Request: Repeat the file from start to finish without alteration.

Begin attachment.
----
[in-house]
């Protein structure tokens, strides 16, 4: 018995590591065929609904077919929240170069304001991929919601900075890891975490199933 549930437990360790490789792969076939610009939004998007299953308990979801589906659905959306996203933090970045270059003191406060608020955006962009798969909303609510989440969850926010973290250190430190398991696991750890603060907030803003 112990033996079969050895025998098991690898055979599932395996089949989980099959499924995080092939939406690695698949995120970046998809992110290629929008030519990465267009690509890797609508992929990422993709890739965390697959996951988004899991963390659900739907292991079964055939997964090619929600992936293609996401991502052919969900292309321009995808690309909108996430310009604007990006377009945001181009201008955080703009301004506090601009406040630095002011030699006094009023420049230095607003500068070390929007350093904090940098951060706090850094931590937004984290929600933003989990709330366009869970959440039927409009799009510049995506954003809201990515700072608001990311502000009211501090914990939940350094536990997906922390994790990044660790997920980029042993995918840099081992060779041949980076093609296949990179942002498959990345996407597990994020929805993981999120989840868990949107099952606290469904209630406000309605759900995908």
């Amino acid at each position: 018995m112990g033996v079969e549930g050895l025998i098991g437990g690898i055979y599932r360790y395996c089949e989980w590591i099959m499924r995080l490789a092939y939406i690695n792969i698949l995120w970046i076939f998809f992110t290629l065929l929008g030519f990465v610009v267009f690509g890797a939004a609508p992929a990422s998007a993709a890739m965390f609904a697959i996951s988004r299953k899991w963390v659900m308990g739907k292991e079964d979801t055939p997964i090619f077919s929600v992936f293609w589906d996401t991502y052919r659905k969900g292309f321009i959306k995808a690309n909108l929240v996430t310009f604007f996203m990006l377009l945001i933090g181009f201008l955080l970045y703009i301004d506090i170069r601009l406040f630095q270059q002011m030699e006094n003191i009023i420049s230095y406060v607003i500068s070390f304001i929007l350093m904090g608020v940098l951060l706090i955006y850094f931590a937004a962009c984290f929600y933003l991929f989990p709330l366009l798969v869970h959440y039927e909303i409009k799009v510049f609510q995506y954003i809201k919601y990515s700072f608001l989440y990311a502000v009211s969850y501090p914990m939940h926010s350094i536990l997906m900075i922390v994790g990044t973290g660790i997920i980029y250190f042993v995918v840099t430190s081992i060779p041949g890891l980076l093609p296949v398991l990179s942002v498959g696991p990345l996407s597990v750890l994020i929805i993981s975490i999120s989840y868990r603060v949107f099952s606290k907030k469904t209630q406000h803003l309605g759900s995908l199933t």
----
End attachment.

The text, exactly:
[in-house]
């Protein structure tokens, strides 16, 4: 018995590591065929609904077919929240170069304001991929919601900075890891975490199933 549930437990360790490789792969076939610009939004998007299953308990979801589906659905959306996203933090970045270059003191406060608020955006962009798969909303609510989440969850926010973290250190430190398991696991750890603060907030803003 112990033996079969050895025998098991690898055979599932395996089949989980099959499924995080092939939406690695698949995120970046998809992110290629929008030519990465267009690509890797609508992929990422993709890739965390697959996951988004899991963390659900739907292991079964055939997964090619929600992936293609996401991502052919969900292309321009995808690309909108996430310009604007990006377009945001181009201008955080703009301004506090601009406040630095002011030699006094009023420049230095607003500068070390929007350093904090940098951060706090850094931590937004984290929600933003989990709330366009869970959440039927409009799009510049995506954003809201990515700072608001990311502000009211501090914990939940350094536990997906922390994790990044660790997920980029042993995918840099081992060779041949980076093609296949990179942002498959990345996407597990994020929805993981999120989840868990949107099952606290469904209630406000309605759900995908």
């Amino acid at each position: 018995m112990g033996v079969e549930g050895l025998i098991g437990g690898i055979y599932r360790y395996c089949e989980w590591i099959m499924r995080l490789a092939y939406i690695n792969i698949l995120w970046i076939f998809f992110t290629l065929l929008g030519f990465v610009v267009f690509g890797a939004a609508p992929a990422s998007a993709a890739m965390f609904a697959i996951s988004r299953k899991w963390v659900m308990g739907k292991e079964d979801t055939p997964i090619f077919s929600v992936f293609w589906d996401t991502y052919r659905k969900g292309f321009i959306k995808a690309n909108l929240v996430t310009f604007f996203m990006l377009l945001i933090g181009f201008l955080l970045y703009i301004d506090i170069r601009l406040f630095q270059q002011m030699e006094n003191i009023i420049s230095y406060v607003i500068s070390f304001i929007l350093m904090g608020v940098l951060l706090i955006y850094f931590a937004a962009c984290f929600y933003l991929f989990p709330l366009l798969v869970h959440y039927e909303i409009k799009v510049f609510q995506y954003i809201k919601y990515s700072f608001l989440y990311a502000v009211s969850y501090p914990m939940h926010s350094i536990l997906m900075i922390v994790g990044t973290g660790i997920i980029y250190f042993v995918v840099t430190s081992i060779p041949g890891l980076l093609p296949v398991l990179s942002v498959g696991p990345l996407s597990v750890l994020i929805i993981s975490i999120s989840y868990r603060v949107f099952s606290k907030k469904t209630q406000h803003l309605g759900s995908l199933t």